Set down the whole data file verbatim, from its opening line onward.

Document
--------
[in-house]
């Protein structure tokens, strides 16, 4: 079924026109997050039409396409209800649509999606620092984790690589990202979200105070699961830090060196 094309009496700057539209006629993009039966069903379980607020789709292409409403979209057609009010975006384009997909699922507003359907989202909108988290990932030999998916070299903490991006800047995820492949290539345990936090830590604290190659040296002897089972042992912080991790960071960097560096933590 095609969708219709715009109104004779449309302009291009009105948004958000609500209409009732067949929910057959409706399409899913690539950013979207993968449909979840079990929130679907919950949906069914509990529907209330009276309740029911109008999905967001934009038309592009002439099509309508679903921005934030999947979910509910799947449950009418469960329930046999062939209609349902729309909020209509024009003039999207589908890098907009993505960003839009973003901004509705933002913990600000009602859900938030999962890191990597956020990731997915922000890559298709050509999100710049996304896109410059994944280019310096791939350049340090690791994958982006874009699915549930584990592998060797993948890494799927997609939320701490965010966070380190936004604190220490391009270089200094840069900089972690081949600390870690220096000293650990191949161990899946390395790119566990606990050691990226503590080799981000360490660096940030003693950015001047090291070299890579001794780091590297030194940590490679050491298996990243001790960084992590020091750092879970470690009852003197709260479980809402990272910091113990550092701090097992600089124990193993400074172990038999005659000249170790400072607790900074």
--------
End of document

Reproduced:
[in-house]
């Protein structure tokens, strides 16, 4: 079924026109997050039409396409209800649509999606620092984790690589990202979200105070699961830090060196 094309009496700057539209006629993009039966069903379980607020789709292409409403979209057609009010975006384009997909699922507003359907989202909108988290990932030999998916070299903490991006800047995820492949290539345990936090830590604290190659040296002897089972042992912080991790960071960097560096933590 095609969708219709715009109104004779449309302009291009009105948004958000609500209409009732067949929910057959409706399409899913690539950013979207993968449909979840079990929130679907919950949906069914509990529907209330009276309740029911109008999905967001934009038309592009002439099509309508679903921005934030999947979910509910799947449950009418469960329930046999062939209609349902729309909020209509024009003039999207589908890098907009993505960003839009973003901004509705933002913990600000009602859900938030999962890191990597956020990731997915922000890559298709050509999100710049996304896109410059994944280019310096791939350049340090690791994958982006874009699915549930584990592998060797993948890494799927997609939320701490965010966070380190936004604190220490391009270089200094840069900089972690081949600390870690220096000293650990191949161990899946390395790119566990606990050691990226503590080799981000360490660096940030003693950015001047090291070299890579001794780091590297030194940590490679050491298996990243001790960084992590020091750092879970470690009852003197709260479980809402990272910091113990550092701090097992600089124990193993400074172990038999005659000249170790400072607790900074």